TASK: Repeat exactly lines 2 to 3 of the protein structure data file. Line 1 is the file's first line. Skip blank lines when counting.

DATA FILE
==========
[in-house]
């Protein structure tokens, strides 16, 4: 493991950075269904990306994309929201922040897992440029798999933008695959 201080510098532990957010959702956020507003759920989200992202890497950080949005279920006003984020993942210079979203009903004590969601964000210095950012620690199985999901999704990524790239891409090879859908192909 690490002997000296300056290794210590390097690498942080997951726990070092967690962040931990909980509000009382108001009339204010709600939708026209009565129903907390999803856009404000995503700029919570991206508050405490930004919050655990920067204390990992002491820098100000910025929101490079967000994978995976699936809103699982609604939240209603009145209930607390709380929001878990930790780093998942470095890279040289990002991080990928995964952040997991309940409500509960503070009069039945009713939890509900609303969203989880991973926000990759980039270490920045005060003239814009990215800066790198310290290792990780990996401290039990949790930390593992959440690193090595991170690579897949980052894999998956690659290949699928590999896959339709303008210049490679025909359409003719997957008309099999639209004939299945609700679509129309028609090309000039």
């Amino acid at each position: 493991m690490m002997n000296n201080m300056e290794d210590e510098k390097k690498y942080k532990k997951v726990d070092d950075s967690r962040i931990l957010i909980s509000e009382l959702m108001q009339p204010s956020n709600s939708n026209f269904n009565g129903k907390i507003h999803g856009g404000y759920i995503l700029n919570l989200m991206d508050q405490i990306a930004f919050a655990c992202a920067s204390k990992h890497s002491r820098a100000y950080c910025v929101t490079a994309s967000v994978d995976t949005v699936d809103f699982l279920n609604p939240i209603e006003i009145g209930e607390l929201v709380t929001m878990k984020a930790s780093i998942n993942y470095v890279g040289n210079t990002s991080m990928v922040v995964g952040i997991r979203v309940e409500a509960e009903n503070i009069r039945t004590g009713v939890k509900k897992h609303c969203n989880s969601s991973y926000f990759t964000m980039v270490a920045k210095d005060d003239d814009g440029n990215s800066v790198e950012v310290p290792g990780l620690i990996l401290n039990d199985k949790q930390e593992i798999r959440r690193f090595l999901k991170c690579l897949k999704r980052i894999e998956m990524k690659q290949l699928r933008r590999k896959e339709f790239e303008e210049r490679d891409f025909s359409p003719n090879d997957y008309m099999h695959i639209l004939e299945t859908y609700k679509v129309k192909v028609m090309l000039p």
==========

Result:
């Protein structure tokens, strides 16, 4: 493991950075269904990306994309929201922040897992440029798999933008695959 201080510098532990957010959702956020507003759920989200992202890497950080949005279920006003984020993942210079979203009903004590969601964000210095950012620690199985999901999704990524790239891409090879859908192909 690490002997000296300056290794210590390097690498942080997951726990070092967690962040931990909980509000009382108001009339204010709600939708026209009565129903907390999803856009404000995503700029919570991206508050405490930004919050655990920067204390990992002491820098100000910025929101490079967000994978995976699936809103699982609604939240209603009145209930607390709380929001878990930790780093998942470095890279040289990002991080990928995964952040997991309940409500509960503070009069039945009713939890509900609303969203989880991973926000990759980039270490920045005060003239814009990215800066790198310290290792990780990996401290039990949790930390593992959440690193090595991170690579897949980052894999998956690659290949699928590999896959339709303008210049490679025909359409003719997957008309099999639209004939299945609700679509129309028609090309000039």
């Amino acid at each position: 493991m690490m002997n000296n201080m300056e290794d210590e510098k390097k690498y942080k532990k997951v726990d070092d950075s967690r962040i931990l957010i909980s509000e009382l959702m108001q009339p204010s956020n709600s939708n026209f269904n009565g129903k907390i507003h999803g856009g404000y759920i995503l700029n919570l989200m991206d508050q405490i990306a930004f919050a655990c992202a920067s204390k990992h890497s002491r820098a100000y950080c910025v929101t490079a994309s967000v994978d995976t949005v699936d809103f699982l279920n609604p939240i209603e006003i009145g209930e607390l929201v709380t929001m878990k984020a930790s780093i998942n993942y470095v890279g040289n210079t990002s991080m990928v922040v995964g952040i997991r979203v309940e409500a509960e009903n503070i009069r039945t004590g009713v939890k509900k897992h609303c969203n989880s969601s991973y926000f990759t964000m980039v270490a920045k210095d005060d003239d814009g440029n990215s800066v790198e950012v310290p290792g990780l620690i990996l401290n039990d199985k949790q930390e593992i798999r959440r690193f090595l999901k991170c690579l897949k999704r980052i894999e998956m990524k690659q290949l699928r933008r590999k896959e339709f790239e303008e210049r490679d891409f025909s359409p003719n090879d997957y008309m099999h695959i639209l004939e299945t859908y609700k679509v129309k192909v028609m090309l000039p």